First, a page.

Wednesday

24th Jan 2018

EU to become world's worst place for tax cheats

  • Semeta: 'Luxembourg and Austria have to stick to the instructions of the heads of state' (Photo: Alan Cleaver)

The European Commission has said the EU is building "the most comprehensive information exchange system in the world" to combat tax dodging.

Algirdas Semeta - the Lithuanian commissioner behind a series of new tax laws - made the claim in Brussels on Wednesday (12 June).

Thank you for reading EUobserver!

Subscribe now for a 30 day free trial.

  1. €150 per year
  2. or €15 per month
  3. Cancel anytime

EUobserver is an independent, not-for-profit news organization that publishes daily news reports, analysis, and investigations from Brussels and the EU member states. We are an indispensable news source for anyone who wants to know what is going on in the EU.

We are mainly funded by advertising and subscription revenues. As advertising revenues are falling fast, we depend on subscription revenues to support our journalism.

For group, corporate or student subscriptions, please contact us. See also our full Terms of Use.

If you already have an account click here to login.

He told press his regime goes further than recent US legislation, the Fatca law, which says foreign banks can lose their US licence if they do not share information on US account holders.

"The EU system will become even broader than the US system," he noted.

Semeta spoke after tabling a new bill, an amended version of the EU's existing Administrative Co-operation Directive (ACD).

The old ACD forces EU countries to share information on non-residents' employment income, director's fees, life insurance products, pensions and real estate assets.

But it contains a loophole, saying data can be withheld if it is not easily "available."

The updated ACD says the availability clause should be reviewed in 2017.

It also calls for information sharing on "dividends, capital gains, other financial income and [on] account balances" from 2015 whether the data is easily available or not.

Semeta is at the same time herding EU countries to adopt his amended Savings Tax Directive.

Under the old savings law, EU countries tell each other how much interest non-residents earn on bank deposits.

But they do not share data on interest arising from investment funds, pensions, innovative financial instruments, trusts or foundations.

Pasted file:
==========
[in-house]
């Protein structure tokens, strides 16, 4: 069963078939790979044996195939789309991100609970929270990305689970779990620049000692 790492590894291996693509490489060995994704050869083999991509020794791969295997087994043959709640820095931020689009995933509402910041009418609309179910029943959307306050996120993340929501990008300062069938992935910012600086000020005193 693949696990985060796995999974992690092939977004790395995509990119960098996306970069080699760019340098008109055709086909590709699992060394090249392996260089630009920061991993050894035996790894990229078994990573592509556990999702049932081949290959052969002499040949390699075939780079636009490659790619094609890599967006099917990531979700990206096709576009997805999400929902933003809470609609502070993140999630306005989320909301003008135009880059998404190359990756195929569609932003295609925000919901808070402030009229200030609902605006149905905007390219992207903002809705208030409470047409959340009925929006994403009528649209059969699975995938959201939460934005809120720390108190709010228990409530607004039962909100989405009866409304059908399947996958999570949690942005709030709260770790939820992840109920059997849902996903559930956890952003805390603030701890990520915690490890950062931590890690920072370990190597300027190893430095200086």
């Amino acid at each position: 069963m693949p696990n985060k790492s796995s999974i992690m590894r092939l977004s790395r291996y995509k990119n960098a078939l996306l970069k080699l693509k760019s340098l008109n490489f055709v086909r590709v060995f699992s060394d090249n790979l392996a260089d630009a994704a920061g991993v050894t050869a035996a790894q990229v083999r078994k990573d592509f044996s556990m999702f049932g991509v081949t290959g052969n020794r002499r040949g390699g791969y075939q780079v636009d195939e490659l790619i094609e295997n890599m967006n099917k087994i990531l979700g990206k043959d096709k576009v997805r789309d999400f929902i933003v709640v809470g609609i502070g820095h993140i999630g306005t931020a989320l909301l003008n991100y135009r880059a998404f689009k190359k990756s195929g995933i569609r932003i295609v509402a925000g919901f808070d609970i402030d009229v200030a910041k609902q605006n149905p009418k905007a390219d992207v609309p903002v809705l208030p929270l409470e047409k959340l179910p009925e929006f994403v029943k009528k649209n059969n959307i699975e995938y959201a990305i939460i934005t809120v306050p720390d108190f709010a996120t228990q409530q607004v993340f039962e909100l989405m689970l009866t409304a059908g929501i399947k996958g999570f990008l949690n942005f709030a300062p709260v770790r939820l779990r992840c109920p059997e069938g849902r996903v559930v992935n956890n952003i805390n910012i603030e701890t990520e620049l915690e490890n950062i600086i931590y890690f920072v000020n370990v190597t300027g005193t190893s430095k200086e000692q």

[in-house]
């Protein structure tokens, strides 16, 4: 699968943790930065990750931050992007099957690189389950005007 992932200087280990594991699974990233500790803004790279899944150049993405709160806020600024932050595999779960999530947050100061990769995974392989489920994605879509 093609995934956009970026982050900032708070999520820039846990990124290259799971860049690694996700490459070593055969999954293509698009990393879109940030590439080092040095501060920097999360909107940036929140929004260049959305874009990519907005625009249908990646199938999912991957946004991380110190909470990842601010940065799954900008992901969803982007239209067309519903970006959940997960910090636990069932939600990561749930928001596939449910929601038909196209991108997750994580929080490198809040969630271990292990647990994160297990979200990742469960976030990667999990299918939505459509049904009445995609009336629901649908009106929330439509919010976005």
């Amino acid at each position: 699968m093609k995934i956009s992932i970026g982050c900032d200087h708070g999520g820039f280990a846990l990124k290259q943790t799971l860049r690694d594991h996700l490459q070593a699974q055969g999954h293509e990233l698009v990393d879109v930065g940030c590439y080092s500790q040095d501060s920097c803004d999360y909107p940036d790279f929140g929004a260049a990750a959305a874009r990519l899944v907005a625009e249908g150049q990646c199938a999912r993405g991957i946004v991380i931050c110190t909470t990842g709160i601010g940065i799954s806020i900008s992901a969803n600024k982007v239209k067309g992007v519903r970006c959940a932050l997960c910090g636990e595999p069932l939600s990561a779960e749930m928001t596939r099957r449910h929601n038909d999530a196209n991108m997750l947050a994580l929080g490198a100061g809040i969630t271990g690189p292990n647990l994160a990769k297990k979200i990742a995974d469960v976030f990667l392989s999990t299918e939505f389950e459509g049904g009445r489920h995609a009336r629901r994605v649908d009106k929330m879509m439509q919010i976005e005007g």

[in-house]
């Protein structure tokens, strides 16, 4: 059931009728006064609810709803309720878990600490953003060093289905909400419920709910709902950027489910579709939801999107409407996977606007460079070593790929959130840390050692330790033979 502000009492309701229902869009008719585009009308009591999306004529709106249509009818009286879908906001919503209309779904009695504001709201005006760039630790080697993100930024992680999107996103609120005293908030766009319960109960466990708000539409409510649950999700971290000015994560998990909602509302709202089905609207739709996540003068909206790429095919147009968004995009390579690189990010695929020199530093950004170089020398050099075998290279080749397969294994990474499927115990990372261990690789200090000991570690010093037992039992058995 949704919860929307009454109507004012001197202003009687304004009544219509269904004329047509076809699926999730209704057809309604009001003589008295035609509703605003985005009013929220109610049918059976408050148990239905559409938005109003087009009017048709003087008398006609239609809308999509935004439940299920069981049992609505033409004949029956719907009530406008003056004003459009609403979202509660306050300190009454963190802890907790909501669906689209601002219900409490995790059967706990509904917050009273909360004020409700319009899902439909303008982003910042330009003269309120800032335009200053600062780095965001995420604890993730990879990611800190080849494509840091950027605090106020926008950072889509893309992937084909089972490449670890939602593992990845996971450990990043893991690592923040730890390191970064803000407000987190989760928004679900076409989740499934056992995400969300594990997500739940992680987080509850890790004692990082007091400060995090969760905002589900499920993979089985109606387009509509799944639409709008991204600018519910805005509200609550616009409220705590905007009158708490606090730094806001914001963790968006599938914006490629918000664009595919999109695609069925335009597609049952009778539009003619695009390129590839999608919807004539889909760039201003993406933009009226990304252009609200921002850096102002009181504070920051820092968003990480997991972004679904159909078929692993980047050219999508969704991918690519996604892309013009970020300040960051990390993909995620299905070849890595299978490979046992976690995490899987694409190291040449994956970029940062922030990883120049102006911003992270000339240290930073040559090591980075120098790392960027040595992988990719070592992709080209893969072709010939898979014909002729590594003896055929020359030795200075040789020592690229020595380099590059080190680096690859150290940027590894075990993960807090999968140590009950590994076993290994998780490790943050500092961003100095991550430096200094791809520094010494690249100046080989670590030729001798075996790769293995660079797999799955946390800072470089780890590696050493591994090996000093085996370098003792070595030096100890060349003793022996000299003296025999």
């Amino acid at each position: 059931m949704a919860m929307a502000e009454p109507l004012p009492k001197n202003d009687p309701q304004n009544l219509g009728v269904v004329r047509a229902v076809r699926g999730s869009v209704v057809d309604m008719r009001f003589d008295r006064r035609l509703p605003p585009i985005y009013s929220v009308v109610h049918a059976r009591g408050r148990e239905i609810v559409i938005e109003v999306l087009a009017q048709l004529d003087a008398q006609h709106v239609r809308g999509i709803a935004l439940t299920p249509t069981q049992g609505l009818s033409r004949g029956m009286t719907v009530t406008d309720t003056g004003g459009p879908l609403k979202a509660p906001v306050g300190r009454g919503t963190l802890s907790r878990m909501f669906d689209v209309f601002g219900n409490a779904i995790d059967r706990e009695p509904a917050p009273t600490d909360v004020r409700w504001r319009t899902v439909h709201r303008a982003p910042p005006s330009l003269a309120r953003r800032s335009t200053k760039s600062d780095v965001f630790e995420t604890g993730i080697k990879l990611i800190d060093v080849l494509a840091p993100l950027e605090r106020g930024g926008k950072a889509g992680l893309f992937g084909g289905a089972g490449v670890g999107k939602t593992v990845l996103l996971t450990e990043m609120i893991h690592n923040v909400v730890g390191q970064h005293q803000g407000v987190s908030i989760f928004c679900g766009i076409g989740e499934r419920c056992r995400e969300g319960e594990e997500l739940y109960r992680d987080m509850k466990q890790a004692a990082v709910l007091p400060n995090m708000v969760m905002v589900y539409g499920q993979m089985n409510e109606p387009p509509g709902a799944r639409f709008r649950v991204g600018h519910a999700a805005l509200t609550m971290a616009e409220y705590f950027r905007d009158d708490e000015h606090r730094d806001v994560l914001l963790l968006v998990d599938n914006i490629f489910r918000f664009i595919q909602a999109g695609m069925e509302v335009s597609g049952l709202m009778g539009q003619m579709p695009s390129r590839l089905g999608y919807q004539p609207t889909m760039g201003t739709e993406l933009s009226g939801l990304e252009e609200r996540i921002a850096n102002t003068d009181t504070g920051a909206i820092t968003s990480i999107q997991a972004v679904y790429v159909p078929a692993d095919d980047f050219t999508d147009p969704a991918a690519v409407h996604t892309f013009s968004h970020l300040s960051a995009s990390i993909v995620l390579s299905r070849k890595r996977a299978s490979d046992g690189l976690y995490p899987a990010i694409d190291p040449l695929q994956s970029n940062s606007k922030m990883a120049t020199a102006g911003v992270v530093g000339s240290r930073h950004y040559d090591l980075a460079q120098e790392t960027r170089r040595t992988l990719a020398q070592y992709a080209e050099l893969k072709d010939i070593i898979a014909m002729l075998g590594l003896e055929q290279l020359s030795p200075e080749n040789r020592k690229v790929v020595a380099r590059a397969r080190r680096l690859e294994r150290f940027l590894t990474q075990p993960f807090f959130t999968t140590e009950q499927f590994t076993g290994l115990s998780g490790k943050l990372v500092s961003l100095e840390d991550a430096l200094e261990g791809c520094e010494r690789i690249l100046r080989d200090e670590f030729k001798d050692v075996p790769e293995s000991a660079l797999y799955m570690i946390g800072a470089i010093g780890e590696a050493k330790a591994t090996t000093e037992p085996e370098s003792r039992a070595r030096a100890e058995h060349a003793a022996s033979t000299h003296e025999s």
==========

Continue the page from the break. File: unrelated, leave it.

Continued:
Meanwhile, two EU banking centres - Austria and Luxembourg - are exempt.

Semeta said the updated savings law closes the loopholes and will be adopted by the end of the year in line with a promise by EU leaders in May.

"Luxembourg and Austria have to stick to the instructions of the heads of state," he noted.

He added there is "new momentum" in EU capitals to adopt a third proposal, the Common Consolidated Corporate Tax Base (CCCTB), as well.

Corporate tax avoidance - creating structures which are legal, but which are designed to avoid paying levies in high-tax countries - costs EU treasuries €150 billion a year.

Semeta said "if we implement the CCCTB at EU level, then the problem of transfer pricing, where companies shift profits from one country to another, would simply disappear from the Union."

Independent experts welcome the updated savings tax bill.

Mark Morris, a tax specialist at the Baker & McKenzie law firm, said it is unique because it "pierces" the secrecy of "untaxed entities and legal arrangements."

Entities such as trusts and foundations hide the real owner of the money to avoid tax.

But Semeta's law says if the owner cannot be identified, then the tax disclosure burden falls on whoever is entitled to income from the entity, whoever contributed money to set it up, or whoever manages it on the owner's behalf.

It also obliges entities to declare money held in exotic jurisdictions, such as the British Virgin Islands (BVI).

"No previous tax law in the world since the time of the Crusaders [Medieval times] has been able to pierce these structures because the beneficial owner is always hidden," Morris noted.

John Christensen - the British chief of the Tax Justice Network (TJN), an NGO - called the amended savings law "a major step forward in the battle against tax evasion."

He noted the EU information exchange model is "multilateral" in nature, but America's Fatca is "unilateral" and has less scope for adoption by the G8 or G20 clubs of leading nations.